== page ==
Partnering for Climate


Over the summer months in 2020, the Government of Canada consulted representatives from domestic and international civil society organizations, academia and the private sector to help shape the future of Canada’s international climate finance for developing countries. The government also met with Indigenous peoples to gain their unique perspectives.

As part of Canada’s $5.3-billion climate finance commitment in 2021, $315 million was earmarked to fund Partnering for Climate, an initiative based on what was learned through these consultations and aligned with the Feminist International Assistance Policy (FIAP), in particular the Environment and Climate Action area. By leveraging expertise, innovation and resources from various people and organizations in Canada and globally, Partnering for Climate aims to:

  • build community resilience and enable locally led solutions
    • This means supporting locally led solutions for climate change and building community resilience as part of a broader agenda in a localized context
  • implement gender-responsive climate finance
    • his means supporting gender-responsive climate action in all areas, including feminist organizations, particularly at the local and grassroots levels, and strengthening women’s capacity to participate in and lead climate initiatives
  • work in partnership with Indigenous peoples
    • This means integrating Indigenous peoples’ perspectives, needs and approaches as well as supporting Indigenous-led climate action projects

Partnering for climate has 2 funding envelopes—one to encourage broad non-governmental engagement on climate change ($300M) and a second with a specific focus on supporting Indigenous people in Canada to advance climate action alongside Indigenous partners in developing countries ($15M).

The $300-million envelope will:

  • support grants and contribution funding specifically dedicated to civil society, Indigenous and other organizations in Canada for projects that will be implemented in close partnership with local organizations in sub-Saharan Africa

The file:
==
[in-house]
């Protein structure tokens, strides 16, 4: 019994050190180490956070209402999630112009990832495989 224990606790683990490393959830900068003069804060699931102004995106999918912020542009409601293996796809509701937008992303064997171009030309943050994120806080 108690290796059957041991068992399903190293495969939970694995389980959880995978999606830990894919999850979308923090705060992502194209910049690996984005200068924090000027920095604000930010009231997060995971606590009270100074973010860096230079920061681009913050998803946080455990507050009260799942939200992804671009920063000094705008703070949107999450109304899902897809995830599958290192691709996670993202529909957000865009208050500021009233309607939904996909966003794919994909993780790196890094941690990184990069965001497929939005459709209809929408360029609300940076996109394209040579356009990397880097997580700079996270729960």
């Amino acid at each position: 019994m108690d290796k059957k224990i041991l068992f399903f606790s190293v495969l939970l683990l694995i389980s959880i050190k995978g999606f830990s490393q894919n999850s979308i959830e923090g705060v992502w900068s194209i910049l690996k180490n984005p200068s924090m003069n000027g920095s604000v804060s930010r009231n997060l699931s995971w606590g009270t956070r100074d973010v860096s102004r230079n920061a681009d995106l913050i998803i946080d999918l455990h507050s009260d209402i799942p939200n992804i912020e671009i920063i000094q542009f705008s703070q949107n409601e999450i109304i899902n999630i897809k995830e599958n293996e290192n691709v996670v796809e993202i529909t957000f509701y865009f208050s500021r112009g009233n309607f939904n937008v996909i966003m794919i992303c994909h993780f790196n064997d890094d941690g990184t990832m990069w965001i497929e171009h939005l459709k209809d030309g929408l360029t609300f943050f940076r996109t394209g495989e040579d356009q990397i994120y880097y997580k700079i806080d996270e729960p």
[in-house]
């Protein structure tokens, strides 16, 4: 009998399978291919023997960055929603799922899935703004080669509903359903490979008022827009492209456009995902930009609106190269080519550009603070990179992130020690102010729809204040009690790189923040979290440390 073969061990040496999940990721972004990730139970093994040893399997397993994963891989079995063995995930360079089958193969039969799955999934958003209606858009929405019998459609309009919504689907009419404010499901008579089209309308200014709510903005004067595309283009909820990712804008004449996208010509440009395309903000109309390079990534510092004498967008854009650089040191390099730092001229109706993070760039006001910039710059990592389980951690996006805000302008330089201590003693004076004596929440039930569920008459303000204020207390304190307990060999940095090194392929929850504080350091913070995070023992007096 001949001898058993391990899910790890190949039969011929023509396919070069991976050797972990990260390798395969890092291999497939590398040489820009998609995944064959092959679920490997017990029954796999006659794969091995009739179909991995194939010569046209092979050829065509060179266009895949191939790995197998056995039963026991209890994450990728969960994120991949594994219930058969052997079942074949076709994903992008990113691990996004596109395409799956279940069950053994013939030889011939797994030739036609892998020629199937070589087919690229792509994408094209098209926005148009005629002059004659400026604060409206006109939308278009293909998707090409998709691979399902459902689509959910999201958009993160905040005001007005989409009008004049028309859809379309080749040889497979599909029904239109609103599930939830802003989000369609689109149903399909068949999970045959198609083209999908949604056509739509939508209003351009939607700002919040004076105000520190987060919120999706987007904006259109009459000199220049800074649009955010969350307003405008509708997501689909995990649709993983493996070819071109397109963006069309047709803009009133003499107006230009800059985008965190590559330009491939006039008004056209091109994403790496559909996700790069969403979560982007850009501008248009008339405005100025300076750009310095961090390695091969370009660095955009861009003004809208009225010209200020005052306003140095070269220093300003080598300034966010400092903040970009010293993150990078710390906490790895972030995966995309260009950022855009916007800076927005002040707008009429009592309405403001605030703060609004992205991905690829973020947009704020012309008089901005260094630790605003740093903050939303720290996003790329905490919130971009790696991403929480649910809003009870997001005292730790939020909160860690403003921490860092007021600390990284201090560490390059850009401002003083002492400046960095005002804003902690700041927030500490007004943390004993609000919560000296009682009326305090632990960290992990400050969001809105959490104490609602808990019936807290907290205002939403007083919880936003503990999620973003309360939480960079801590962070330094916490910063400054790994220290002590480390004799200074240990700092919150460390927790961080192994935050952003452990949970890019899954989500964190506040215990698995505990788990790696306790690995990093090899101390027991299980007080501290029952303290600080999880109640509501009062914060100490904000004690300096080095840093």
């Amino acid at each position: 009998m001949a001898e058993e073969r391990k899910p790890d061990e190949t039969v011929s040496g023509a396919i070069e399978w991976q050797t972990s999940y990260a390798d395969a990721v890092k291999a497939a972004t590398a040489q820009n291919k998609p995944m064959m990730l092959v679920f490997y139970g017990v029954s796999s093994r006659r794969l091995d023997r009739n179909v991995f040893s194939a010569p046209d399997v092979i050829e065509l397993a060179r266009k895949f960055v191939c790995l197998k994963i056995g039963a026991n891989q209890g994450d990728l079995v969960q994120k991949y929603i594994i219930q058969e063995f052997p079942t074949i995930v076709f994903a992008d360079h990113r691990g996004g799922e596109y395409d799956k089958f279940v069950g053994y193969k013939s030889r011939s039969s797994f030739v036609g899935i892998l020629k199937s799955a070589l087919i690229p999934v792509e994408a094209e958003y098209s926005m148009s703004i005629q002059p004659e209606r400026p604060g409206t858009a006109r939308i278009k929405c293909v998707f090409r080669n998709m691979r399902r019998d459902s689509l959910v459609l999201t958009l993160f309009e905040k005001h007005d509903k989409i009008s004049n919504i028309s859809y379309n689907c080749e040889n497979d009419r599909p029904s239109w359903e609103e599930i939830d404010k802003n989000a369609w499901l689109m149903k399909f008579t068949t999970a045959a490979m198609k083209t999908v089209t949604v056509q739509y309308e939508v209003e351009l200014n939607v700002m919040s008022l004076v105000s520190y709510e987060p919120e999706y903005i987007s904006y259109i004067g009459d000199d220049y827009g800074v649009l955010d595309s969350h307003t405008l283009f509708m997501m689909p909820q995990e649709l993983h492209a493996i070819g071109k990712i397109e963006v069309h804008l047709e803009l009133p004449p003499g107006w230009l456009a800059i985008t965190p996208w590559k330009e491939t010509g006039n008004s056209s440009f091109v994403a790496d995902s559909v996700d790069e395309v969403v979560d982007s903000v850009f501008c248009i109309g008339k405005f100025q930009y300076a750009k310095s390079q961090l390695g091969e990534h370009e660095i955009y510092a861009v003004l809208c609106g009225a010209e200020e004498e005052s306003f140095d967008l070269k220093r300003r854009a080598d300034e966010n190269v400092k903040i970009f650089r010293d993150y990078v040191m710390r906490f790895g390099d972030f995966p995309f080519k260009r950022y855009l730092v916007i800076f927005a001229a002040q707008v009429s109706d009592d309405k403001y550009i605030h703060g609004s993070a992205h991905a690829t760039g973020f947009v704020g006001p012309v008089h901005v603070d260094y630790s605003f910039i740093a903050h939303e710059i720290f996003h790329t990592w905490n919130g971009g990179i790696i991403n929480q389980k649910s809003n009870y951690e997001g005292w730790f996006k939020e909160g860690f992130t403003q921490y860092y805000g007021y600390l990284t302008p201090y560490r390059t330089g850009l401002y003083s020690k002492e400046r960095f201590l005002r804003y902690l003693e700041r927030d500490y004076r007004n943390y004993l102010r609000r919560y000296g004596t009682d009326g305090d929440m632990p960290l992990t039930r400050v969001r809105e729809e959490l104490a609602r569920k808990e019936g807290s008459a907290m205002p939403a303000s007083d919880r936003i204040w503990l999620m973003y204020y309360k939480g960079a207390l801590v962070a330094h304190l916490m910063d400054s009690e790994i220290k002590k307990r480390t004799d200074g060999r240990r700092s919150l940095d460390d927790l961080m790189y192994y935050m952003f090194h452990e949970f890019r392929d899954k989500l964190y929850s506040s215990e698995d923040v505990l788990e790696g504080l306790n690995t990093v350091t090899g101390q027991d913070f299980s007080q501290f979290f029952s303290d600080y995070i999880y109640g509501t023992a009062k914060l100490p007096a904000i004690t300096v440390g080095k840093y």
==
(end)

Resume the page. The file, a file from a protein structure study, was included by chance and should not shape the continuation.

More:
• support gender-responsive, nature-based solutions for climate change adaptation—emphasizing, where appropriate, biodiversity co-benefits
  • include a dedicated minimum of $20 million for advancing women’s rights and climate adaptation, through stand-alone projects or as components of other projects, in response to the increased vulnerability of women and girls to climate impacts as well as their essential leadership roles to address them

The $15-million envelope will:

  • enable Indigenous peoples and organizations in Canada to support Indigenous peoples in developing countries to implement climate action initiatives
  • be available to any ODA-eligible country, not just to sub-Saharan Africa, and can be applied to support Indigenous-to-Indigenous engagement for climate action in these countries

While Partnering for Climate is a funding initiative, proposals will be accepted using an open portal approach—which allows for more flexibility, inclusivity and engagement. The initiative will include opportunities for open information sharing and ongoing dialogue with interested civil society, Indigenous and other organizations to build a common understanding of gender-sensitive, nature-based solutions for climate adaptation.

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